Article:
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Von Recklinghausen Disease


A 66-year-old man presented with numerous cutaneous tumors. He had dementia and thus was unable to provide an accurate history.

A 66-year-old man presented with numerous cutaneous tumors. He had dementia and thus was unable to provide an accurate history.

Dr Charles E. Crutchfield and Ann Choi of St Paul write that this patient had neurofibromatosis. This systemic disorder of melanocytes is characterized by proliferation of Schwann cells that manifest as papules, nodules, and neurofibromas, which may develop in large nerves of the brain as well as on the skin. The autosomal dominant condition is linked to gene locus 17; it occurs in 1 of every 3000 persons and shows no gender predominance. In general, 60% of patients have mild disease, 20% have a moderate form, and 20% have severe disease.

Caf au lait spots and iris hamartomatous nevi, or Lisch nodules, are the most common signs of neurofibromatosis. Caf au lait macules and patches are flat, pigmented spots on the skin. The presence of these lesions in the axillae or inguinal folds (Crowe sign) is pathognomonic of the disease. Lisch nodules are clusters of pigment in the iris, which do not affect vision.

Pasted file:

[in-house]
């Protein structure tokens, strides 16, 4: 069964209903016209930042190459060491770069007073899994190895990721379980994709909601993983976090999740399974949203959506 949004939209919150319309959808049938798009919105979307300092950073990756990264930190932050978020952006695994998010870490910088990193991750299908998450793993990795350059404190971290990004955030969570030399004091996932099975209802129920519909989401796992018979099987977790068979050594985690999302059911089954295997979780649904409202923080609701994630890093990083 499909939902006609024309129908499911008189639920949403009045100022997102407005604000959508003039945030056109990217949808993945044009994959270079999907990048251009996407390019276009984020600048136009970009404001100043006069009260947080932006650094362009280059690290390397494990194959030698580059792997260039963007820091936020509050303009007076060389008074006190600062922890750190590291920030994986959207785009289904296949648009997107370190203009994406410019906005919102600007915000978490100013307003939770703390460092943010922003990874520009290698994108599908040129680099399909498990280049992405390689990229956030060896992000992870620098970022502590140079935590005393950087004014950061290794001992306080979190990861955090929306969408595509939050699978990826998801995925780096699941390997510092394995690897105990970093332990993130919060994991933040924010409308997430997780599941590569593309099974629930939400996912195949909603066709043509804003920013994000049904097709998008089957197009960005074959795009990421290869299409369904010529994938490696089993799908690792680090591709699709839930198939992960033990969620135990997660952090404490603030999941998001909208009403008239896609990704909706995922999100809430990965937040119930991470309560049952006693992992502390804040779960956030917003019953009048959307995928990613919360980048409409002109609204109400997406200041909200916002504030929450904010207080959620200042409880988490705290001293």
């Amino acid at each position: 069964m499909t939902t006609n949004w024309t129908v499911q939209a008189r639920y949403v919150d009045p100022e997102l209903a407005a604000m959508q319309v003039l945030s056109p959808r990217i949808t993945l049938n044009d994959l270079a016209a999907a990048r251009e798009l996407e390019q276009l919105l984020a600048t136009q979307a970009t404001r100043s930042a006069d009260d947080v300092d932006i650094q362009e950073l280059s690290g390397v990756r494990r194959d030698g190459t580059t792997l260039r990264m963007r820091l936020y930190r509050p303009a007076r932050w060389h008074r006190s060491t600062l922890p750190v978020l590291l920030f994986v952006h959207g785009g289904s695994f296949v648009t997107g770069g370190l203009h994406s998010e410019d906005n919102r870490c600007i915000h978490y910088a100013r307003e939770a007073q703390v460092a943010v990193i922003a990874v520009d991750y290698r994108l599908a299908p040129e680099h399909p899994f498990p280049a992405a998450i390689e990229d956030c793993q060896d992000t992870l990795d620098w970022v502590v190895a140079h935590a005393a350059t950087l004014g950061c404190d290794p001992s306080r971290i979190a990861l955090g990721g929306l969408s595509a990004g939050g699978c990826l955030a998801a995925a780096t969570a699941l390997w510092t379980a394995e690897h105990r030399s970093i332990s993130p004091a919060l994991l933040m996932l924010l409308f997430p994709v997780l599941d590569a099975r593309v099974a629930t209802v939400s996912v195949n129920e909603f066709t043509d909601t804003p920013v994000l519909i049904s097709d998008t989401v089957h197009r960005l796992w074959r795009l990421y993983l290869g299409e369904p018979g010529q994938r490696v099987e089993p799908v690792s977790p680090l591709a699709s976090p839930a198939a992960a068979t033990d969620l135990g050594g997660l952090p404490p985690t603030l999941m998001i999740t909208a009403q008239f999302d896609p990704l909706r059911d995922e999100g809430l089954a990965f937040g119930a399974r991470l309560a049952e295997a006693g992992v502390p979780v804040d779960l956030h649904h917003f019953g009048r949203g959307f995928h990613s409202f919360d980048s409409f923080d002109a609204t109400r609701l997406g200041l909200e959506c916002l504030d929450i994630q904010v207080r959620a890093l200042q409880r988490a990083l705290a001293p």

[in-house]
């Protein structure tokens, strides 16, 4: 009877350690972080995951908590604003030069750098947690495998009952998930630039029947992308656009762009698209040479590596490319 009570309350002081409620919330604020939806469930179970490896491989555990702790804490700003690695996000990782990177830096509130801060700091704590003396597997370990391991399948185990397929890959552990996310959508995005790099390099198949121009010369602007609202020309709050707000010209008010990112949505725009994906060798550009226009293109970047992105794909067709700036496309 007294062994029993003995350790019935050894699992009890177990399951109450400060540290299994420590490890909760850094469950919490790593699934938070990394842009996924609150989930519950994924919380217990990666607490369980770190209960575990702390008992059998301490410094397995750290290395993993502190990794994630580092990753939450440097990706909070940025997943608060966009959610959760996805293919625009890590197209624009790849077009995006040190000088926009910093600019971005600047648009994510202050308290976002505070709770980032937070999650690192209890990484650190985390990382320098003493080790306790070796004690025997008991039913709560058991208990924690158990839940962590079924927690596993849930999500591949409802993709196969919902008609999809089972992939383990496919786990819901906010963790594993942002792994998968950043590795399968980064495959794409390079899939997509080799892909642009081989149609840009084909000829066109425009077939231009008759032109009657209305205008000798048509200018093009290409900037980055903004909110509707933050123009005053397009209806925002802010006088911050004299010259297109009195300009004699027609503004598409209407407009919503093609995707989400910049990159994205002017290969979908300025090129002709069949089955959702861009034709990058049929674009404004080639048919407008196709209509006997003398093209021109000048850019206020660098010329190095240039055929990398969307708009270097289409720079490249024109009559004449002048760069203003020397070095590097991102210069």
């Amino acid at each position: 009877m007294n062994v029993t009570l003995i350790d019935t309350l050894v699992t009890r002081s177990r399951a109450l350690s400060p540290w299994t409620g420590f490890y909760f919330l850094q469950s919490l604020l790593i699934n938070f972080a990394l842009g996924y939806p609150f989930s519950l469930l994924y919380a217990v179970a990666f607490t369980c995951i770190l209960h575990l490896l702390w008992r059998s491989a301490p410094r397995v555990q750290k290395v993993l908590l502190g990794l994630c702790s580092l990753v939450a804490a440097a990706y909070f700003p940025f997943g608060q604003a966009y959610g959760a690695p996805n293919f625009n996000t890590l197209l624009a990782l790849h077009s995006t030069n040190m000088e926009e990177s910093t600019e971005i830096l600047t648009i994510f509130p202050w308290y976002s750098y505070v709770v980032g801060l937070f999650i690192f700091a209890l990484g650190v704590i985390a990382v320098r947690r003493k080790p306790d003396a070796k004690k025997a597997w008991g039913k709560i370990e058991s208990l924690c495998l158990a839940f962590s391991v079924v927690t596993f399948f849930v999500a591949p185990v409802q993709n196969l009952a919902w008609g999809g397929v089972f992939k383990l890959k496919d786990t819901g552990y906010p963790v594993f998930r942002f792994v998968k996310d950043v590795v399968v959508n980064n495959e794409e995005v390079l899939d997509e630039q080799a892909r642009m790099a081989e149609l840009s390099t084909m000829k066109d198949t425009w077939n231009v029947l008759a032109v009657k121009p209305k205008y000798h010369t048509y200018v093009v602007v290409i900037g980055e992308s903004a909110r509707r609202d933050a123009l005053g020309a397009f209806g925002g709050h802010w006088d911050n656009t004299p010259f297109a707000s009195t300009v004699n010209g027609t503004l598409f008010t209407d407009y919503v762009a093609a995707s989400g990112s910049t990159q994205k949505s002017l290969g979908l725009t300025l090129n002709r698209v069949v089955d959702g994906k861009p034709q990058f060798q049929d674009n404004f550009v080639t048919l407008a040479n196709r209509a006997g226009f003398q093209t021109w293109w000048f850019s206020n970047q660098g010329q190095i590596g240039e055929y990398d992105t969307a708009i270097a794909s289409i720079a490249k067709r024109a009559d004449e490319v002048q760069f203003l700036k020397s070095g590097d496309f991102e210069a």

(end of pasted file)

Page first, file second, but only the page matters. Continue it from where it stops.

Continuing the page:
Other diagnostic criteria include a family history of the disease; the presence of neurofibromas on the skin; plexiform neurofibromas (large, soft, sack-like tumors); skeletal abnormalities, such as sphenoid wing dysplasia; and tumors on the optic nerve. The manifestations of the disease vary greatly. Associated complications include disfigurement, scoliosis, learning disabilities, large head, optic gliomas, congenital skeletal defects, and hypertension. Rarely, early or late onset of puberty, growth problems, mental retardation, epilepsy, an increased risk of rare malignant tumors, cerebrovascular occlusion, and pruritus may be associated with the disease.

Excision of the cutaneous tumors is the primary management approach. If associated complications arise, consider referral to an appropriate specialist. Genetic counseling also may be helpful. Because of the increased likelihood of developing neurofibrosarcoma, pheochromocytoma, vascular diseases, and CNS tumors, patients with neurofibromatosis may have a shortened life span.


  • Ackerman AB, Kerl H, Sanchez J, et al, eds. A Clinical Atlas of 101 Common Skin Diseases: With Histopathologic Correlation. New York: Ardor Scribendi; 2000.


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